Includes bibliographical references (s. 214-216) and index.
This book is written for advanced students of French who wish to refine their translation skills, as well for students of translation interested in problems posed by rendering of French into English. The book's distinctive approach is based on a linguistic analysis of French-English translation issues, looking first at the structural view of language the explains the difficulty of translation and then at theories of cultural non-equivalence.
Foreign and second language teaching should prepare learners to use a language with fluency and accuracy, and also to speak with people who have different cultural identities, social values and behaviours. This text aims to define precisely what competencies are required, how these can be included in teachers' objectives and methods, and how the ability to communicate across cultural differences can be assessed.
Includes bibliographical references ( p. 167-186) and index.
The translation of law has played an integral part in the interaction among nations in history and is playing a greater role in our increasingly interconnected world today. The book investigates legal translation in its many facets as an intellectual pursuit and a profession. It examines legal translation from an interdisciplinary perspective, covering theoretical and practical grounds and linguistic as well as legal issues. It analyses legal translation competence and various types of legal texts including contracts, statutes and multilateral legal instruments, presents a comparative analysis of the Common Law and the Civil Law and examines the case law from Canada, Hong Kong and the European Court of Justice. It attempts to demonstrate that translating law is a complex act that can enrich law, culture and human experience as a whole.
Includes bibliographical references (p. 213-224) and index.
Intercultural language education has redefined the modern languages agenda in Europe and North America. Now intercultural learning is also beginning to impact on English Language Teaching. This accessible book introduces teachers of EFL to intercultural language education by describing its history and theoretical principles, and by giving examples of classroom tasks.
Includes bibliographical references (pages 351-365) and indexes.
This book highlights the pivotal role that nonverbal behavior plays in target language communication, affect and cognition. It integrates research tenets and video demonstrations of nonverbal behavior with structured activities that will guide teachers and learners of any language to capitalize on the nonverbal means at their disposal. It does not shy away from the challenges that nonverbal communication poses in target language communication, including issues of personal and cultural identity that emerge with languages around the world. With its easy-to-use format, solid research support, and fully integrated activities and videos, this book is an essential resource for anyone interested in working with the nonverbal dimensions of communication. The text will be especially valuable for language educators, pre- and in-service teachers who are looking for classroom resources and ideas, who want to create positive classroom environments and want to improve learner interaction and communication while increasing language proficiency. This book is a valuable resource for anyone who interacts with other people in more than one language.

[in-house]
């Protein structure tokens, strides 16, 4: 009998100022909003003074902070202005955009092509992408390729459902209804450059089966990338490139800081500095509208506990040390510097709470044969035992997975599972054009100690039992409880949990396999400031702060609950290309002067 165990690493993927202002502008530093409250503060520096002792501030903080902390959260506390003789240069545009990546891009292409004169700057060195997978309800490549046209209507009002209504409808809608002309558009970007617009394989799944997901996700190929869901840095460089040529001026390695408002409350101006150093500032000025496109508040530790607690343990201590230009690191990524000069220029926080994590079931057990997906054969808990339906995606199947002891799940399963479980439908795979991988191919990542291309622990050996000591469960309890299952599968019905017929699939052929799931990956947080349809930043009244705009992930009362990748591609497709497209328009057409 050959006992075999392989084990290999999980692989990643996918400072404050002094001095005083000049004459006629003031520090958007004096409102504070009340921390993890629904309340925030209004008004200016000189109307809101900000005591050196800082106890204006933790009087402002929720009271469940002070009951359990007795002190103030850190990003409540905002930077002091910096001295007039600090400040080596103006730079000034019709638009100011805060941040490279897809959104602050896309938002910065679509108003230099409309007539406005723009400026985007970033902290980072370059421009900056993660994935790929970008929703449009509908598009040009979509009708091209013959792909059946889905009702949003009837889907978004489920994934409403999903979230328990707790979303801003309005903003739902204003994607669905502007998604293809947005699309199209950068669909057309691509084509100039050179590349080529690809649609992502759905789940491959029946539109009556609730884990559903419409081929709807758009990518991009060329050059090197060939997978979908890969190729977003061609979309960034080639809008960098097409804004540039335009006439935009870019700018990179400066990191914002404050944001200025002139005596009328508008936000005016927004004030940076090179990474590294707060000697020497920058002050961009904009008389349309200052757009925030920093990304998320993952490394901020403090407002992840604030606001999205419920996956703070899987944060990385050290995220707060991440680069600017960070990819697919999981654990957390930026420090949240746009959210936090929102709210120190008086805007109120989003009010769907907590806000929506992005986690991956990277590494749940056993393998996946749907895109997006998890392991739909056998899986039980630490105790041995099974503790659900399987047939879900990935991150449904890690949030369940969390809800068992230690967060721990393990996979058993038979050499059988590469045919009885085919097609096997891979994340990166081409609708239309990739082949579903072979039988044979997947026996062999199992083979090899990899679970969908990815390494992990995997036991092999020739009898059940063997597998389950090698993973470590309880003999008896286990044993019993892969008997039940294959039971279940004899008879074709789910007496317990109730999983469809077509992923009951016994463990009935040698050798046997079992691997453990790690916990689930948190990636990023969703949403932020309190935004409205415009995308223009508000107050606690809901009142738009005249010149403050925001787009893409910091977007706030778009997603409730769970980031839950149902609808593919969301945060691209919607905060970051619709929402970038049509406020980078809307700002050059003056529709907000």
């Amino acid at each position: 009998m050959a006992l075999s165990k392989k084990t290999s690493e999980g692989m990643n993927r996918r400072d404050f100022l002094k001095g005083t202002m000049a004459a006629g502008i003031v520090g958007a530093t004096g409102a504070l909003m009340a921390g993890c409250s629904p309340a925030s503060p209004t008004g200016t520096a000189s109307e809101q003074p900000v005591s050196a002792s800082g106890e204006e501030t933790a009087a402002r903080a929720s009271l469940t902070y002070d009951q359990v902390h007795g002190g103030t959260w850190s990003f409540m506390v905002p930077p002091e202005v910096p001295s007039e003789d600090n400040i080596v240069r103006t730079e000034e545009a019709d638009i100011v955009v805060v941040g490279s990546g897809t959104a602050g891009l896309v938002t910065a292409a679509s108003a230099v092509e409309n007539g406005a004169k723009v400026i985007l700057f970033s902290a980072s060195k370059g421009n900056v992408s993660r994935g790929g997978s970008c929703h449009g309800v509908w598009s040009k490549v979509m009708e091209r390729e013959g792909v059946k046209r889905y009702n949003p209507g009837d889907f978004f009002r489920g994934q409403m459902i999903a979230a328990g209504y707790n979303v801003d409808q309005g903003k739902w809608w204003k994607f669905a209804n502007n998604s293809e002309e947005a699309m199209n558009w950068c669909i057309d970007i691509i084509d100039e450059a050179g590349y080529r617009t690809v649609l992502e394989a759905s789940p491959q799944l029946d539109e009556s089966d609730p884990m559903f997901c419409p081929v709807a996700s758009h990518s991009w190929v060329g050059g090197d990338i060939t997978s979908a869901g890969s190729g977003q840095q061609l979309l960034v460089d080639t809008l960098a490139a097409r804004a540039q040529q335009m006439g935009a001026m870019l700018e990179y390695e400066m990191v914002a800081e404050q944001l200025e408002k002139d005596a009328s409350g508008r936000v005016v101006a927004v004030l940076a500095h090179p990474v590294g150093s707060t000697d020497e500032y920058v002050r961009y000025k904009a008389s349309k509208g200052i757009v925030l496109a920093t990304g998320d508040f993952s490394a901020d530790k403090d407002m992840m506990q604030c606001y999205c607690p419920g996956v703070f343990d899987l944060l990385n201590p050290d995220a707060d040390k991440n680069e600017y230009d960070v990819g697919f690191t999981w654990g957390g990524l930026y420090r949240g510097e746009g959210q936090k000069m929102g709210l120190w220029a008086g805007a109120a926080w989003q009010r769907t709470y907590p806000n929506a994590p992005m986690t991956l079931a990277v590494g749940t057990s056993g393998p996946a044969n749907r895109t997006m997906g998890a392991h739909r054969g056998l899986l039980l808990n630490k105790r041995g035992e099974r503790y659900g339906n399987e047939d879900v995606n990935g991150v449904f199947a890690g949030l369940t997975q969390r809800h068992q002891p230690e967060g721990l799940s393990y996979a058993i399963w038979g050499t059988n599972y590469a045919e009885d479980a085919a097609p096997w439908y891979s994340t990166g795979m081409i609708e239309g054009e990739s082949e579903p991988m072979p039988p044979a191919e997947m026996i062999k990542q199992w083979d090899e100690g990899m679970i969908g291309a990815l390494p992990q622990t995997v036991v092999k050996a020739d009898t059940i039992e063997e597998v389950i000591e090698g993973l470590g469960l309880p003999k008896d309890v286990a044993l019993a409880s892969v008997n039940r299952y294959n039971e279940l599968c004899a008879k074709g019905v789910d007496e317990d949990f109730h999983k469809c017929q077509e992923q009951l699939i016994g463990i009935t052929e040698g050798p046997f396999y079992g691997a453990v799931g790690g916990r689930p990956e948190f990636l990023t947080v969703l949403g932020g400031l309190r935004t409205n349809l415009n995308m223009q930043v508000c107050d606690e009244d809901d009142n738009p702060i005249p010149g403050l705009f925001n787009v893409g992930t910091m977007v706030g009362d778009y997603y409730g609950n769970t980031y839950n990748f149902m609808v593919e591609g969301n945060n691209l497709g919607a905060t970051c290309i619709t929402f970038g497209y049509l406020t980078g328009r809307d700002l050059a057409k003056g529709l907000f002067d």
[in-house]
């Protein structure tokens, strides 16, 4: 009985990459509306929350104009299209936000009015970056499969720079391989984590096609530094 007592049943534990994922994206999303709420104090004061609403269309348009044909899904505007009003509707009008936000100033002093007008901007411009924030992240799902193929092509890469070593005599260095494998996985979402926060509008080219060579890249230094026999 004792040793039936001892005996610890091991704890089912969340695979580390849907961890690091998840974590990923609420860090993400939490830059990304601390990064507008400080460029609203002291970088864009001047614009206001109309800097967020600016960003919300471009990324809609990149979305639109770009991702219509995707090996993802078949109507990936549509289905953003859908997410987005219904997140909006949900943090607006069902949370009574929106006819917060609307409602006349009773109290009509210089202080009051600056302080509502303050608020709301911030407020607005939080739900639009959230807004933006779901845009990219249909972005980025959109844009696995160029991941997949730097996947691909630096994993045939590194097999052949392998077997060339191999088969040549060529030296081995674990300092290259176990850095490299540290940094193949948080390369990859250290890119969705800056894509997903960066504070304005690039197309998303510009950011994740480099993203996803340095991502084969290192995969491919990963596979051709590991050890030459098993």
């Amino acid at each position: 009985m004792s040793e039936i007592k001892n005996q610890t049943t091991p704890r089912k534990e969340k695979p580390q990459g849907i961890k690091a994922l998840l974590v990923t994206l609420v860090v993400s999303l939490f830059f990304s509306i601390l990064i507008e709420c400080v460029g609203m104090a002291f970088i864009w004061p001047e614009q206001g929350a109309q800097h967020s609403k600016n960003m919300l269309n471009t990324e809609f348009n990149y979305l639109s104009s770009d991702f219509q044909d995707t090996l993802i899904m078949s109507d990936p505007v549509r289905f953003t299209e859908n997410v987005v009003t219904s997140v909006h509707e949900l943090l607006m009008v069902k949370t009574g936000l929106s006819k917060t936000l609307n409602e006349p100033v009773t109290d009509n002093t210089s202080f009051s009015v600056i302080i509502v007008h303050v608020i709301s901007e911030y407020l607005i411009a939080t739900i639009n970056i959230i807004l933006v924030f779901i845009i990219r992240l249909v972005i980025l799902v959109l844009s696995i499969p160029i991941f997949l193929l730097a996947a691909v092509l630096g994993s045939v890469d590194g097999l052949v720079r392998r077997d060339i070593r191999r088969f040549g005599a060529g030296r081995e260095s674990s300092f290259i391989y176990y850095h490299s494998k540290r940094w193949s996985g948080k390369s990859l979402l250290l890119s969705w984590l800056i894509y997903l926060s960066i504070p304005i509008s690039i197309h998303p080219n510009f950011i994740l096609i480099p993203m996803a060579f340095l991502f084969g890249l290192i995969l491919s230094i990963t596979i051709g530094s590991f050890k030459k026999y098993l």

In recent years traditional, classroom-based language tuition has been increasingly overshadowed by innovative approaches, such as distance learning, supported independent learning and blended learning (with an online component). This timely volume examines the use of language learning strategies in a range of independent settings, and addresses key issues for independent learners such as autonomy, strategic awareness and self-regulation.
This book is intended to help language teachers to work effectively and successfully with students who have specific learning differences (SpLD) such as dyslexia. The book takes an inclusive and practical approach to language teaching and encourages teachers to consider the effects that an SpLD could have on a language learner. It suggests strategies that can be implemented to enable learners to succeed both in the classroom and in formal assessment. The book places issues of language teaching for learners with an SpLD in a broad educational context and, in addition to practical advice on methodologies and classroom management, also discusses discourses of the field, the identification of SpLDs and facilitating progression.